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Collaboration and Standardized Management Plans to optimize clinical care and research of Posterior Urethral Valves
Daryl J. McLeod, MD MPH1, Alexandra Rehfuss, MD1, Pramod Reddy, MD2, Candace Granberg, MD3, Brian VanderBrink, MD2, Benjamin Whittam, MD4, Edward Gong, MD5.
1Nationwide Children's Hospital, Columbus, OH, USA, 2Cincinnati Children's Hospital, Cincinnati, OH, USA, 3Mayo Clinic Children's Center, Rochester, MN, USA, 4Riley Children's Hospital, Indianapolis, IN, USA, 5Lurie Children's Hospital, Chicago, IL, USA.

BACKGROUND: Posterior Urethral Valves (PUV) is a rare, yet devastating disease of the urinary tract with the potential for significant kidney injury. An estimated 30-40% of children with PUV will ultimately progress to end stage renal disease (ESRD). Mechanisms for ESRD progression are multifactorial and likely result from a combination of baseline renal dysplasia, persistent obstruction, hostile bladder, and recurrent infections. Unfortunately, significant variability exists across US pediatric centers in the management of PUV, which impedes optimization of care. Standardized Clinical Assessment and Management Plans (SCAMPs) were first described by the cardiovascular department at Boston Children's Hospital in 2010 and have since shown to reduce practice variation, resource utilization and cost of care. SCAMPs improve on clinical practice guidelines by inviting clinician diversions, data collection and outcome measures. Through a multispecialty and multi-institutional collaborative we aimed to 1) assess the need for and 2) develop a SCAMP for the management of PUV across five Midwest children's hospitals.
METHODS: Pediatric Urology Midwest Alliance (PUMA), a multispecialty and multi-institutional clinical and research collaborative was initiated in 2017 with the goal of improving the management and investigation of rare urologic diseases. PUMA identified PUV as an optimal disease process for investigation under this mission with the goal of an initial retrospective analysis of our combined patient cohort followed by the development of a PUV specific SCAMP.
RESULTS: A retrospective analysis identified 274 children born between 1995 and 2005 with PUV who were initially cared for at one of the five PUMA centers. On survival analysis, 30% progressed to ESRD by 15 years of age. Further investigation of this cohort identified significant practice variability between PUMA centers for utilization and timing of urodynamic testing, clean intermittent catheterization, renal scintigraphy, voiding cystourethrogram and anticholinergic and alpha-blockade medications. Next, through surveys, we collated the general practice of pediatric urologists at the individual PUMA centers to determine a "heat map" of our individual practices (Figure). In areas of disagreement, literature review, conference calls and in-person meetings facilitated consensus. In order to optimize acceptance, surgeon preference options were included where a practice outlier was encountered. Analysis of surgeon preference options and variance off SCAMP will occur after every 100 patients. The SCAMP will then be revised in accordance with best patient outcomes.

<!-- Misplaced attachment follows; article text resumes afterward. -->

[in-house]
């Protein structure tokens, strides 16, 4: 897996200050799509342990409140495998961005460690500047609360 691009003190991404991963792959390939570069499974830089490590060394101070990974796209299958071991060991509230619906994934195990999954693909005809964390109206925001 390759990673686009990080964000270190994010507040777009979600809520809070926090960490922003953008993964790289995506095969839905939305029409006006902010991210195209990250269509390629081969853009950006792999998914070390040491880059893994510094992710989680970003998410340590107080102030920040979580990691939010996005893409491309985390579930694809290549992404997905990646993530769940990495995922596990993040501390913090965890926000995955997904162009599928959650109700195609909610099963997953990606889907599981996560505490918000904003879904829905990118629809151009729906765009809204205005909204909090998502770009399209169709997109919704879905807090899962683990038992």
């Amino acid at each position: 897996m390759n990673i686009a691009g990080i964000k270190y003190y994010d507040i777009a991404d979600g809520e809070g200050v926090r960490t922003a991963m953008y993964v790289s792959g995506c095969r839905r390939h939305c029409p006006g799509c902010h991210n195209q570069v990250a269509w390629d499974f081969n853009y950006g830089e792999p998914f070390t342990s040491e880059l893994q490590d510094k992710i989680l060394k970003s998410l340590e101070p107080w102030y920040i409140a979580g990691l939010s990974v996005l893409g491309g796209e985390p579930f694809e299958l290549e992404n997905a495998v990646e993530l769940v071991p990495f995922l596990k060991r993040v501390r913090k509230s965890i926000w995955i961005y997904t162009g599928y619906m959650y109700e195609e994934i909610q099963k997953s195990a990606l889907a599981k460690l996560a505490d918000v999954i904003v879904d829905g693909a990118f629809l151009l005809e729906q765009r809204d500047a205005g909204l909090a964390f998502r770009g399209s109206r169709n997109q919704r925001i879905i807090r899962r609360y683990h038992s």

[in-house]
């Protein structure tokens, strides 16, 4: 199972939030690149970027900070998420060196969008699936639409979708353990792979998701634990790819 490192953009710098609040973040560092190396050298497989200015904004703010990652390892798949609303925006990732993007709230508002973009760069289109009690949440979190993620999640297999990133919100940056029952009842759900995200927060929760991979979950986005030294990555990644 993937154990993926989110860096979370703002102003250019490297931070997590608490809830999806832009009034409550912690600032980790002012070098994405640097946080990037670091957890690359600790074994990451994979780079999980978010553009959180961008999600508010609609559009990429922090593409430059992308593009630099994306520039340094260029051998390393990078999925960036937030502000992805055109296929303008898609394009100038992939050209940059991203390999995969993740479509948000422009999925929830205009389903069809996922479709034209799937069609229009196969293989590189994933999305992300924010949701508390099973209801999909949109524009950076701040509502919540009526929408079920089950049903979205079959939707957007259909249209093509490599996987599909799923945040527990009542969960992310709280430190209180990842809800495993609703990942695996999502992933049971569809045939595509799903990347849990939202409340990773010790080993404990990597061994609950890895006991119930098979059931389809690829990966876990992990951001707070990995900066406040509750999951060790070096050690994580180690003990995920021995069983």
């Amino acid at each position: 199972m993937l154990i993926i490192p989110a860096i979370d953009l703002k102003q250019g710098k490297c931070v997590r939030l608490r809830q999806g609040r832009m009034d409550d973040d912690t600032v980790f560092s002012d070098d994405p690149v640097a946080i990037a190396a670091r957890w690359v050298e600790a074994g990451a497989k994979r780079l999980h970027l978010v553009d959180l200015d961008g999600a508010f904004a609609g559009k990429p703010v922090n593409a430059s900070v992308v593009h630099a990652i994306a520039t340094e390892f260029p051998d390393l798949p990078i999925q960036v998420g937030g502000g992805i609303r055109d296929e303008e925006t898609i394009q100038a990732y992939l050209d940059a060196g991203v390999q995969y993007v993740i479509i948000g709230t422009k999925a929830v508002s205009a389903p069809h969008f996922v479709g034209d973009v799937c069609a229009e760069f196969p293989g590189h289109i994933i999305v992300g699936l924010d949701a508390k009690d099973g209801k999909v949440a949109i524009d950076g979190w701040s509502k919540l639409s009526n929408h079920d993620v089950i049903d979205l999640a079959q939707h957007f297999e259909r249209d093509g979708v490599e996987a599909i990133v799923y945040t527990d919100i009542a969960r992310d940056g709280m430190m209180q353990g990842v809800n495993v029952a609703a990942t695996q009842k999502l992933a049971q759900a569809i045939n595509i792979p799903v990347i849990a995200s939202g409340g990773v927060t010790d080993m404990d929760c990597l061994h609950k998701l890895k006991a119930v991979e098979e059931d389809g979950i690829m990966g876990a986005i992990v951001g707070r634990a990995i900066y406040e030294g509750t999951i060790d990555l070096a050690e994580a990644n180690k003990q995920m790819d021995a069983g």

CONCLUSIONS: To date we have shown the feasibility for multispecialty and multi-institutional collaboration for the management of a rare disease. This SCAMP represents, to our knowledge, the most comprehensive, evidence based management pathway available for the care of PUV. Future work is ongoing to implement this newly developed SCAMP across all five PUMA centers and to record surgeon preference options, SCAMP diversions and outcomes, with the ultimate aim of decreasing progression to ESRD in PUV.


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